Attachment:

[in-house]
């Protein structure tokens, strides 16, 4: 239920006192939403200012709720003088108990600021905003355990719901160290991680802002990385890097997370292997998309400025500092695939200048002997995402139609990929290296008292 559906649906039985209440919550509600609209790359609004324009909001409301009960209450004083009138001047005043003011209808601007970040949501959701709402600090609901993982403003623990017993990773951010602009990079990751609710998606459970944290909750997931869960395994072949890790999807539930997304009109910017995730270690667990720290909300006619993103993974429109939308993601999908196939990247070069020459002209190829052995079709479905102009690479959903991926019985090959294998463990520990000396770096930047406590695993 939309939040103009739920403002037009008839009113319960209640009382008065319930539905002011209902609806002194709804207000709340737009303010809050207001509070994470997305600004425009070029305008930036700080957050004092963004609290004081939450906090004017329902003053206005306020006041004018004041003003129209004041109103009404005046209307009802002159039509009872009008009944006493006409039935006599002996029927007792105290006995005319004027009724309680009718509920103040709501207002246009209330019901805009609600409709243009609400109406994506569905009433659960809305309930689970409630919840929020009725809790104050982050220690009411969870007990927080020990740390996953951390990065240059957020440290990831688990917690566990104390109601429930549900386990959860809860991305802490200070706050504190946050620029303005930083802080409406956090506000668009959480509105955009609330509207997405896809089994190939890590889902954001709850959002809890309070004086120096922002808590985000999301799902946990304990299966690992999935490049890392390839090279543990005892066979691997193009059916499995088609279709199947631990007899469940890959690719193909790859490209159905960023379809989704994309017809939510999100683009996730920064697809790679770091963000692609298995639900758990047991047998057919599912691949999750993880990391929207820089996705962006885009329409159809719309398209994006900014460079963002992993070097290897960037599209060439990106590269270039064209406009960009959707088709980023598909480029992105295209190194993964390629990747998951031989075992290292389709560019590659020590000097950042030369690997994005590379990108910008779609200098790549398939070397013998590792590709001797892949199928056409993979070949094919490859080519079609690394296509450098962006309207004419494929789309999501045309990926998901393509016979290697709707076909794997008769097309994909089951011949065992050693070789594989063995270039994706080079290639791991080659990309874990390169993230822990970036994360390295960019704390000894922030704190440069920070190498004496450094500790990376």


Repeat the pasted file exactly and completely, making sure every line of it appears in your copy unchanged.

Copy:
[in-house]
């Protein structure tokens, strides 16, 4: 239920006192939403200012709720003088108990600021905003355990719901160290991680802002990385890097997370292997998309400025500092695939200048002997995402139609990929290296008292 559906649906039985209440919550509600609209790359609004324009909001409301009960209450004083009138001047005043003011209808601007970040949501959701709402600090609901993982403003623990017993990773951010602009990079990751609710998606459970944290909750997931869960395994072949890790999807539930997304009109910017995730270690667990720290909300006619993103993974429109939308993601999908196939990247070069020459002209190829052995079709479905102009690479959903991926019985090959294998463990520990000396770096930047406590695993 939309939040103009739920403002037009008839009113319960209640009382008065319930539905002011209902609806002194709804207000709340737009303010809050207001509070994470997305600004425009070029305008930036700080957050004092963004609290004081939450906090004017329902003053206005306020006041004018004041003003129209004041109103009404005046209307009802002159039509009872009008009944006493006409039935006599002996029927007792105290006995005319004027009724309680009718509920103040709501207002246009209330019901805009609600409709243009609400109406994506569905009433659960809305309930689970409630919840929020009725809790104050982050220690009411969870007990927080020990740390996953951390990065240059957020440290990831688990917690566990104390109601429930549900386990959860809860991305802490200070706050504190946050620029303005930083802080409406956090506000668009959480509105955009609330509207997405896809089994190939890590889902954001709850959002809890309070004086120096922002808590985000999301799902946990304990299966690992999935490049890392390839090279543990005892066979691997193009059916499995088609279709199947631990007899469940890959690719193909790859490209159905960023379809989704994309017809939510999100683009996730920064697809790679770091963000692609298995639900758990047991047998057919599912691949999750993880990391929207820089996705962006885009329409159809719309398209994006900014460079963002992993070097290897960037599209060439990106590269270039064209406009960009959707088709980023598909480029992105295209190194993964390629990747998951031989075992290292389709560019590659020590000097950042030369690997994005590379990108910008779609200098790549398939070397013998590792590709001797892949199928056409993979070949094919490859080519079609690394296509450098962006309207004419494929789309999501045309990926998901393509016979290697709707076909794997008769097309994909089951011949065992050693070789594989063995270039994706080079290639791991080659990309874990390169993230822990970036994360390295960019704390000894922030704190440069920070190498004496450094500790990376």